Norway’s Jektvik Ferry Quay Area is an Efficiently Built Daylit Building

by , 09/13/13

Carl-Viggo Holmebakk, Jektvik, Rodoy, Norway, Ferry, structural glazing, ferry terminal, LED lighting, daylighting, structure, modern building, experimental, polycarbonate

This Jektvik Ferry Quay Area was constructed in phases off-site, and it’s able to adapt to the cold winter conditions of Norway. The building’s transparent panels are composed of colored and frosted fiberglass. This fiberglass skin is applied to a pine lath lattice like a wet cloth over a towel rod, and it’s anchored to the building’s aluminum structure. This building method allowed the architect to use glass and boat subcontractors to construct the building – trades which Norway has in abundance.

This building, affectionately called “the shrimp” is a great example of daylighting and natural ventilation. The walls have a chamber for ventilation for both the rooms themselves and the double wall structure. Energy efficiency was also very important for the building’s active systems, and thus LED lighting is used for interior illumination.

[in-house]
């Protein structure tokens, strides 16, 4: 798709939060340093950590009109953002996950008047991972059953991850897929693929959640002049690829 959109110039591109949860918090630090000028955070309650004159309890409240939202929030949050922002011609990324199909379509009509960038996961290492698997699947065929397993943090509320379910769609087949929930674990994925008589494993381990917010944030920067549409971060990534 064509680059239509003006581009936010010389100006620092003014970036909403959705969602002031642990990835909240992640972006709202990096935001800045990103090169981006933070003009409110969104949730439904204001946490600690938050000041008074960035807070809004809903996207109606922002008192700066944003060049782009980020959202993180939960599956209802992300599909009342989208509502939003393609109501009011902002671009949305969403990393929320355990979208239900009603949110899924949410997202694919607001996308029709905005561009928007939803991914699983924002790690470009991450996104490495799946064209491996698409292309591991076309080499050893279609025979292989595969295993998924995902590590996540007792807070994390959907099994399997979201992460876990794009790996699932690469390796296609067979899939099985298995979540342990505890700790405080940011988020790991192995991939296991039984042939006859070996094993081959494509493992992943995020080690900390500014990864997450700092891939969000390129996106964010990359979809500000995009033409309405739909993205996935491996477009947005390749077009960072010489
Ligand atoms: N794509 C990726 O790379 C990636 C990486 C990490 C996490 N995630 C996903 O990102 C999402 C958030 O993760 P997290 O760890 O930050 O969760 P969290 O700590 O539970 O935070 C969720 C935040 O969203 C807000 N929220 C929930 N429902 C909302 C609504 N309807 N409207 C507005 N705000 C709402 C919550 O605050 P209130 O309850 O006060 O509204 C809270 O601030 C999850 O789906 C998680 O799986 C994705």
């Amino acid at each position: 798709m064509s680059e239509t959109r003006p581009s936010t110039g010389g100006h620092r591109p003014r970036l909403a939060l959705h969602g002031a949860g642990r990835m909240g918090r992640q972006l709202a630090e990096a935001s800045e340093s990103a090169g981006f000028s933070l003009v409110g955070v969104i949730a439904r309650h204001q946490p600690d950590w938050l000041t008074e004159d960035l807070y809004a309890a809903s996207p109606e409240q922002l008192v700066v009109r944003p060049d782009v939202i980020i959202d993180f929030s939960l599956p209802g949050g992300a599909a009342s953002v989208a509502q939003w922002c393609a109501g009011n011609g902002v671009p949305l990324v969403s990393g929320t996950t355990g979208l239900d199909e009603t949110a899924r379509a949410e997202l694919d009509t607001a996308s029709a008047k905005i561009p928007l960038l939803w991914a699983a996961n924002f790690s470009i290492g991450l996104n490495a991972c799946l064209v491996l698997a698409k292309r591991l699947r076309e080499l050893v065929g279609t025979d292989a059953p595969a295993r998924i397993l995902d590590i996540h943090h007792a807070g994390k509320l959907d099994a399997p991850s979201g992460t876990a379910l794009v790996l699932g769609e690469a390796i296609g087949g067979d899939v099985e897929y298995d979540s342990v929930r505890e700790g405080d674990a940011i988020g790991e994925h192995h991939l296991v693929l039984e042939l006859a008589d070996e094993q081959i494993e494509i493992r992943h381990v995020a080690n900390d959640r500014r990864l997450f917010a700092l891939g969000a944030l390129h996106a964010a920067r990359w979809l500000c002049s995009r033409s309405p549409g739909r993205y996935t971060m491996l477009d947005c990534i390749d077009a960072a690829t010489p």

+ Carl-Viggo Hølmebakk

Via Archdaily

Related Posts


or your inhabitat account below

  • Read Inhabitat

  • Search Categories

  • Recent Posts

  • Recent Comments

  • Browse by Keyword

get the free Inhabitat newsletter

Submit this form
popular today
all time
most commented
more popular stories >
more popular stories >
more popular stories >
Federated Media Publishing - Home